A Martial Plan?

Violence in Mindanao

Dec 10th 2009

A looming rebellion, or perhaps a chance to cover up embarrassing links

THE massacre last month of 57 people in the southern Philippine province of Maguindanao, on Mindanao, has provoked outrage. In response, the government of President Gloria Macapagal Arroyo has been striving to give the impression that it is doing its utmost to uphold the rule of law. The opposition thinks first impressions can be deceptive.

The killings involved a group on the way to file a candidacy for elections next year, accompanied by about 30 members of the press. Armed men shot or hacked to death all in the convoy, as well as some unconnected passers-by. Suspicion immediately fell on a local mayor, Andal Ampatuan, a member of a Muslim clan with a private army that lords it over the local government. The authorities in Manila soon arrested him and charged him with multiple murder, which he has denied. The security forces began uncovering arms caches on Ampatuan property. On December 4th the government declared martial law in Maguindanao, saying a rebellion was looming. Several more leading Ampatuans were detained.

The government said it would abide by the constitution. But martial law makes Filipinos nervous, because President Ferdinand Marcos used it in the 1970s to establish a dictatorship. So the opposition is suspicious. Until the massacre the government seemed to connive in Ampatuan control of Maguindanao.

Successive administrations have allowed warlords to dominate parts of the country, using private armies to keep voters in line and to keep communist or Muslim separatist guerrillas out. The Ampatuan alleged to be the mastermind of the massacre blamed it on Muslim separatists of the Moro Islamic Liberation Front (MILF), which this week resumed peace talks (in Kuala Lumpur) with the government after a hiatus of over a year. The MILF denied the accusation. Its fighters hold sway over parts of Maguindanao, and these areas are not covered by the martial-law declaration. Nor is the area around Prosperidad, where, in a seemingly unrelated incident, gunmen this week abducted 65 students and a teacher from a school.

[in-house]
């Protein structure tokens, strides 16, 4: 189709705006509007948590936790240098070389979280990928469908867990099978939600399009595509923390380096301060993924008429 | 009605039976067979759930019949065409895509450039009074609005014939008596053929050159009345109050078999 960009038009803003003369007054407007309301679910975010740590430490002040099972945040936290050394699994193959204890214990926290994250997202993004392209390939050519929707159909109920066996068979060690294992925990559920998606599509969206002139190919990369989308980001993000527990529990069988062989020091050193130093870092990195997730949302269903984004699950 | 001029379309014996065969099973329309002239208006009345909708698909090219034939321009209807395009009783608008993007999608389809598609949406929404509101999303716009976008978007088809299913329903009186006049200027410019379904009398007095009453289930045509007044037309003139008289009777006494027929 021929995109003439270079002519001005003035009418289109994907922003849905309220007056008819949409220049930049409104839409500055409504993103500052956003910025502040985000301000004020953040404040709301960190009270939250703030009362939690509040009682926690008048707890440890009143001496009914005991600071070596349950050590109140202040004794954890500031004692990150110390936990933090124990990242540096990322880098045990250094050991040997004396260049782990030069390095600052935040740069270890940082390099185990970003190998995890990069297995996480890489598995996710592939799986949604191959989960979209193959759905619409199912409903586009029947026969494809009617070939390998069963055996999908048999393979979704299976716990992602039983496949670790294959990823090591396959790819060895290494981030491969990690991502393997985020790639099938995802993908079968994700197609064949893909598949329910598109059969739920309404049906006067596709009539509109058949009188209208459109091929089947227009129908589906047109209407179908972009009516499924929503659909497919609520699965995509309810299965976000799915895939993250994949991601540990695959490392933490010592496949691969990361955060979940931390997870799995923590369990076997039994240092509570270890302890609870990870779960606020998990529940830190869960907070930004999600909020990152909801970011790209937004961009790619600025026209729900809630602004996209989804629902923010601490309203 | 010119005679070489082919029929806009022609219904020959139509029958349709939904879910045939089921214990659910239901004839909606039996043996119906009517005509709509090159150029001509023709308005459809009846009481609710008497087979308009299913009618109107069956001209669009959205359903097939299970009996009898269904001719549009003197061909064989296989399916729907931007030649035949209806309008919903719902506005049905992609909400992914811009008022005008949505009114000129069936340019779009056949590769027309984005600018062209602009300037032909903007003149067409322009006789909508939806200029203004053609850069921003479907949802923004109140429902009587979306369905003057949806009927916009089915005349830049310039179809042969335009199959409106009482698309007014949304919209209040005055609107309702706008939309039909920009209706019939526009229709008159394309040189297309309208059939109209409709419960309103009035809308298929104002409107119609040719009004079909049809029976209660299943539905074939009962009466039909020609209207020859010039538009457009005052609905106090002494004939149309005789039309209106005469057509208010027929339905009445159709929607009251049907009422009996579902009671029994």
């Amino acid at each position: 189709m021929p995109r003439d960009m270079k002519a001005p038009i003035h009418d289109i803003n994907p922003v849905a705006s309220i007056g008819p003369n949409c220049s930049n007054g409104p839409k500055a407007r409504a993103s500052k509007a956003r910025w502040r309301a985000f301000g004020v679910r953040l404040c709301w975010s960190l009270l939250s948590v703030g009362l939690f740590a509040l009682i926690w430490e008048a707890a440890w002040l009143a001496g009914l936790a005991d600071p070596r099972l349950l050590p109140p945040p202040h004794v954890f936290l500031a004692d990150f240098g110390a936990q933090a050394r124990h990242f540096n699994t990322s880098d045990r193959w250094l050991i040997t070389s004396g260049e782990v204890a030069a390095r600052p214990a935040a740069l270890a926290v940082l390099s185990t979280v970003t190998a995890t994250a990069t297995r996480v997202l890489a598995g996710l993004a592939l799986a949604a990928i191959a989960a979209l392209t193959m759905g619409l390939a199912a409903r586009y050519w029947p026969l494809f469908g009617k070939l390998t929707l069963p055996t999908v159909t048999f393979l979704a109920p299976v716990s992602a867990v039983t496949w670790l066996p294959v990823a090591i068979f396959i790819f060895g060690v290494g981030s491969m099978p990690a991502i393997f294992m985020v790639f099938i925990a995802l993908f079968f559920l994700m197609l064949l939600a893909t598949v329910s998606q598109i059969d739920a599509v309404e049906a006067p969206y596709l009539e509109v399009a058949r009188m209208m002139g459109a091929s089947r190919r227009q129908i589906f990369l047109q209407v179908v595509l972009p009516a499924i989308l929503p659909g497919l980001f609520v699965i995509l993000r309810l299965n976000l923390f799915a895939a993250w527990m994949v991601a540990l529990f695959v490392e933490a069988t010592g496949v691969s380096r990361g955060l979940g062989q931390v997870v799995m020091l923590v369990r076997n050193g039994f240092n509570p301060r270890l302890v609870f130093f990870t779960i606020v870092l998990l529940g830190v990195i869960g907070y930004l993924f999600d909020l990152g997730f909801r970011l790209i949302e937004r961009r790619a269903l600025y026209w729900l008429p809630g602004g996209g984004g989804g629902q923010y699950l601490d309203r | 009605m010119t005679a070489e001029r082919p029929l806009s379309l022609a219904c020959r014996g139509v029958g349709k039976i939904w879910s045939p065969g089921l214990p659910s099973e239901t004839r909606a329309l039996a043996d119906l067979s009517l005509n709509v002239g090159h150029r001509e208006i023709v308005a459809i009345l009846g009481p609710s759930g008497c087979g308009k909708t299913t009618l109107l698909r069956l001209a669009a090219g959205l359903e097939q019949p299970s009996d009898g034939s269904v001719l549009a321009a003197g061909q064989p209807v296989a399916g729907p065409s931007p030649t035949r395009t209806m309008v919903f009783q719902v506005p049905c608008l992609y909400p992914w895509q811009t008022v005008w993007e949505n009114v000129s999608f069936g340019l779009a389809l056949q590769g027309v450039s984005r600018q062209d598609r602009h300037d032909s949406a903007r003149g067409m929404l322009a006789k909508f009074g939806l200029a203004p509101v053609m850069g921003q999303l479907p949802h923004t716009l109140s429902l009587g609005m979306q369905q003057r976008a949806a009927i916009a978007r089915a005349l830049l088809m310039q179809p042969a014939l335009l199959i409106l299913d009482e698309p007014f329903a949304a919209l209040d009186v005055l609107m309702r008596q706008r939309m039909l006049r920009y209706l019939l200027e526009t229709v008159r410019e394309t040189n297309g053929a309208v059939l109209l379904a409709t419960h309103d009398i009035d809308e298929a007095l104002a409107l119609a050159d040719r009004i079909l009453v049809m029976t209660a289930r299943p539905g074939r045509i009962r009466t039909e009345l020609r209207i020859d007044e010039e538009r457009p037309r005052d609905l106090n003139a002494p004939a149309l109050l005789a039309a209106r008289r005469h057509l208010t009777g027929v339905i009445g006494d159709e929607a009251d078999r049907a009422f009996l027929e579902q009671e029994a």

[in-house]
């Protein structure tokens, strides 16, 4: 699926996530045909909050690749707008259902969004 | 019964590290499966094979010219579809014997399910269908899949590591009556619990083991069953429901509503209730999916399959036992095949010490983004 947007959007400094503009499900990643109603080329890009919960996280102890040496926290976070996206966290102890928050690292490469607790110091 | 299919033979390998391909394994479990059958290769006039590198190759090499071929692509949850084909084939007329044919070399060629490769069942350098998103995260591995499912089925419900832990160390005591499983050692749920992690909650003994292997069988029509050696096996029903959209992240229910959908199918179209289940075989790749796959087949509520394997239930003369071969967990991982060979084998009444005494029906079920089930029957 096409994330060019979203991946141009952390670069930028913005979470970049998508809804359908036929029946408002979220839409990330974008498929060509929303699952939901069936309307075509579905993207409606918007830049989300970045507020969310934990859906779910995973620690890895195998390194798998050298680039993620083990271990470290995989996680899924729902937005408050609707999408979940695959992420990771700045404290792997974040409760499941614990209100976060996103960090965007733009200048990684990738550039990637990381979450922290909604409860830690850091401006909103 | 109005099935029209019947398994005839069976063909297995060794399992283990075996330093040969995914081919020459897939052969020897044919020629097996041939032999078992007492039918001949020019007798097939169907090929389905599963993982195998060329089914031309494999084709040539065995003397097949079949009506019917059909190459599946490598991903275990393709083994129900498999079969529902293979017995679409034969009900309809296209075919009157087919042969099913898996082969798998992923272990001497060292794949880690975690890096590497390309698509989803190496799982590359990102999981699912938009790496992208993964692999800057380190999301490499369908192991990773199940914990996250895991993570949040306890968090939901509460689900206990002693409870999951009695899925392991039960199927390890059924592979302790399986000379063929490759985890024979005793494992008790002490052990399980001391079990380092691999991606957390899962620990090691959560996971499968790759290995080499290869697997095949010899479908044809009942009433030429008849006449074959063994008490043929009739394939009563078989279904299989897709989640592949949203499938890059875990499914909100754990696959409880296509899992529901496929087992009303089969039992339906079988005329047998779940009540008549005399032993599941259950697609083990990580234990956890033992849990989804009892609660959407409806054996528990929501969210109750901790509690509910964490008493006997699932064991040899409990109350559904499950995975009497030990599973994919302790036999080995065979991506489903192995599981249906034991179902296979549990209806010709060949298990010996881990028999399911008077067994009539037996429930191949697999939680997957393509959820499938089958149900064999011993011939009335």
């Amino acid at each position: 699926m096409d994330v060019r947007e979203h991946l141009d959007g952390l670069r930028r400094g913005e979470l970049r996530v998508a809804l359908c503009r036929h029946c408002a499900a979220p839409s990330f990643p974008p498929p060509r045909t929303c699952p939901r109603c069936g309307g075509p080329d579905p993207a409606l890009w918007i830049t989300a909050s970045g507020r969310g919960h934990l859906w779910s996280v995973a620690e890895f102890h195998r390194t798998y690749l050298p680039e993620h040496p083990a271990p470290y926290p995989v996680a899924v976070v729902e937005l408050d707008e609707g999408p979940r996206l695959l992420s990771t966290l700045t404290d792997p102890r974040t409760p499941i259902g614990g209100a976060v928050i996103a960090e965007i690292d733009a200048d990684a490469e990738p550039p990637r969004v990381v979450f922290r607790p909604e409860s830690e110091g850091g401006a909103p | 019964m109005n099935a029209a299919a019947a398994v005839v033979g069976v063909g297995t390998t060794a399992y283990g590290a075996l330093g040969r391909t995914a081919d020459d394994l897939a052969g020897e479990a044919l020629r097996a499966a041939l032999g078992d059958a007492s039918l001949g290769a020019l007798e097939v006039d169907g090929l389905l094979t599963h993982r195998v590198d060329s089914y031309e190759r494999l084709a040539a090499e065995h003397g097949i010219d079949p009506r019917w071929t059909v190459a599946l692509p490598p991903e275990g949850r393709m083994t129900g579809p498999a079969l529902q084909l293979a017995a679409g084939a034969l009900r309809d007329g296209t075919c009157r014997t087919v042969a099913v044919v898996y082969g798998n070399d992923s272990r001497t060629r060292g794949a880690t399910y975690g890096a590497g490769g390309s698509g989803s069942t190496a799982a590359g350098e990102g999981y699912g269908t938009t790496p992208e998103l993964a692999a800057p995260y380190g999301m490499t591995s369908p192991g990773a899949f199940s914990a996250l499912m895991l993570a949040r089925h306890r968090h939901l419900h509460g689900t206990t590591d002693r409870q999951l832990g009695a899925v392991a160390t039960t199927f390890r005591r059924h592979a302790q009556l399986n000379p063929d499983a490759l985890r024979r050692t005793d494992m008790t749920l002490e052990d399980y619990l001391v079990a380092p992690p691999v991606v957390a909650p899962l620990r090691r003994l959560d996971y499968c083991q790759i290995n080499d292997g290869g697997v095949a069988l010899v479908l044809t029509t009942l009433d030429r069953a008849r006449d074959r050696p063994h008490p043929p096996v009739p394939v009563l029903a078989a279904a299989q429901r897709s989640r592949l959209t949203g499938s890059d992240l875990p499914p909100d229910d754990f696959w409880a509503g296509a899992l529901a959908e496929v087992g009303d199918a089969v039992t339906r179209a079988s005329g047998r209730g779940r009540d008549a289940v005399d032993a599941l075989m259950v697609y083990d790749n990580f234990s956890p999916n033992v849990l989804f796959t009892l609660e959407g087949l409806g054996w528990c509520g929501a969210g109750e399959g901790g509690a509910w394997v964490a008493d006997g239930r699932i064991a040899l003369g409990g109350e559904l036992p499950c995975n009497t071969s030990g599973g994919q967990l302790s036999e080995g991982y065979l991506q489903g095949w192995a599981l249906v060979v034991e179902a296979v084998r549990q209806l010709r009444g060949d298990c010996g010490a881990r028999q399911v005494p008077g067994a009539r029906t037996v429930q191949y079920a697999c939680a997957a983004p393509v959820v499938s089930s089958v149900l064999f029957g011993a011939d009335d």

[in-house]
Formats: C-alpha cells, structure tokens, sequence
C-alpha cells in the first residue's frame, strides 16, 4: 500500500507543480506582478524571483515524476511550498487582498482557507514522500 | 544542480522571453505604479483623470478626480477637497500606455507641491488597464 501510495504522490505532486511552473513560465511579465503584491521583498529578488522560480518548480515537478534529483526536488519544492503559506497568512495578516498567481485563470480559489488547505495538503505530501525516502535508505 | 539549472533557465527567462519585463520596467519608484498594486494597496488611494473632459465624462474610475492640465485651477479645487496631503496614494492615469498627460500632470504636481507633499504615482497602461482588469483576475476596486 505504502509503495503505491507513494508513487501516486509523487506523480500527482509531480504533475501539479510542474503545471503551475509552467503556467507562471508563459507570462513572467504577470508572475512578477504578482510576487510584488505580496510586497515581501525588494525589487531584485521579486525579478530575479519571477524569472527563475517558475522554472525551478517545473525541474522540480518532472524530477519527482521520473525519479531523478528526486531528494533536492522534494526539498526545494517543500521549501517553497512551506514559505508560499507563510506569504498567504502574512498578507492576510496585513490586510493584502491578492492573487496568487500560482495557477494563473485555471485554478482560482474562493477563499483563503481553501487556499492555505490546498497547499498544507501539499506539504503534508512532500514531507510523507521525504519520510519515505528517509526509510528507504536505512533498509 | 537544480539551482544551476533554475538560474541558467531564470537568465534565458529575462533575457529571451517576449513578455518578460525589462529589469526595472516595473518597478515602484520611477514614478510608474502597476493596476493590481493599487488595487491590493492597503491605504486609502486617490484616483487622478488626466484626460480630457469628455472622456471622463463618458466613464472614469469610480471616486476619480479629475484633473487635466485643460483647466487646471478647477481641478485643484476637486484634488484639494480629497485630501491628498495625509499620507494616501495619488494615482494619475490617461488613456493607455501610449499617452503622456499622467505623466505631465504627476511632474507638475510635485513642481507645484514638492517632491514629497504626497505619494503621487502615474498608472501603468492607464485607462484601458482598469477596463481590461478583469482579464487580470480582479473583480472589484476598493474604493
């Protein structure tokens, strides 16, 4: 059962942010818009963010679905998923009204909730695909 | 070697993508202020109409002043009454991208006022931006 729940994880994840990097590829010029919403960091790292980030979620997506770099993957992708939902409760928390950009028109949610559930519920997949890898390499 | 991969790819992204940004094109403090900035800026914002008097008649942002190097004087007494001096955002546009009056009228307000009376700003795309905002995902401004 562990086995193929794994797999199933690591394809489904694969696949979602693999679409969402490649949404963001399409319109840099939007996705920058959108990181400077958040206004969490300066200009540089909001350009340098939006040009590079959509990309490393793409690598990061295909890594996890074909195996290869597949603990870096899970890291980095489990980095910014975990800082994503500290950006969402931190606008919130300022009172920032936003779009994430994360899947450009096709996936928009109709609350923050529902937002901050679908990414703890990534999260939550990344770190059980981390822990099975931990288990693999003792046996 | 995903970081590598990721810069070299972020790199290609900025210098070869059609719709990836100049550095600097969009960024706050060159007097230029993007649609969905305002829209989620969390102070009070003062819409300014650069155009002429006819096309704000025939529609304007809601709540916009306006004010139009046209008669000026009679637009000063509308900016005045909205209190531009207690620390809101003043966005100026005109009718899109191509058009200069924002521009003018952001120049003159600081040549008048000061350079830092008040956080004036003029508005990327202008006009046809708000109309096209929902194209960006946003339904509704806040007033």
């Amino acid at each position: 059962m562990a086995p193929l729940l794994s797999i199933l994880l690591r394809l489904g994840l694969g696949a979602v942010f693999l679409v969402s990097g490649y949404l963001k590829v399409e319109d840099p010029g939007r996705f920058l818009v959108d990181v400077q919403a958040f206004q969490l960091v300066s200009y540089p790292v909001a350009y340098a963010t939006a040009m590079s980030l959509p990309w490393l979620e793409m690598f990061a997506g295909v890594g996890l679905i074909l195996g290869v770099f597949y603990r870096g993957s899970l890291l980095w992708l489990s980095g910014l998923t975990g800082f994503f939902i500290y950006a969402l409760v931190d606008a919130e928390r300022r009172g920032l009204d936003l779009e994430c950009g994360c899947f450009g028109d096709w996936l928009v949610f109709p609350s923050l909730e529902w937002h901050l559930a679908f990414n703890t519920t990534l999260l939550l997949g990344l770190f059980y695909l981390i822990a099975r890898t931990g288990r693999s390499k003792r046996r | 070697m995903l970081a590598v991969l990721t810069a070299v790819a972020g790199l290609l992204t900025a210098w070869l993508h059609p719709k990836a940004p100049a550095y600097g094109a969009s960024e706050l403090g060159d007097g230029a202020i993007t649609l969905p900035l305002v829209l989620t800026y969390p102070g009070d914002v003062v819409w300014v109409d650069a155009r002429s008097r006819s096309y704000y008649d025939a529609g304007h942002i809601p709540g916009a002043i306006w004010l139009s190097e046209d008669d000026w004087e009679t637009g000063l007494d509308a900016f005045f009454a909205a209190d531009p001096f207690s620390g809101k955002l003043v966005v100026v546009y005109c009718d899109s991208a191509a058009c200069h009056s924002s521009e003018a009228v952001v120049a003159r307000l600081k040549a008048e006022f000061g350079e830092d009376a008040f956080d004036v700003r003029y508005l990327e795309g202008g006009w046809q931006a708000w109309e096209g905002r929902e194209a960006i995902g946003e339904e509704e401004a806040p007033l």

The opposition suspects the government is using martial-law rule to cover up evidence of an unscrupulous relationship with the Ampatuans, including an alleged plot to manipulate the voting when Mrs Arroyo was elected president in 2004. The constitution says she must step down next year. Her more extreme opponents suspect that the declaration of martial law in Maguindanao is a dry-run for its imposition more broadly.

This is probably fantasy. But the government has shown itself ready to use all the powers the constitution gives it. Critics say it had already shown a willingness to use some it does not, by dabbling in the political shadows inhabited by the Ampatuans and clans like them.

Source: The Economist, London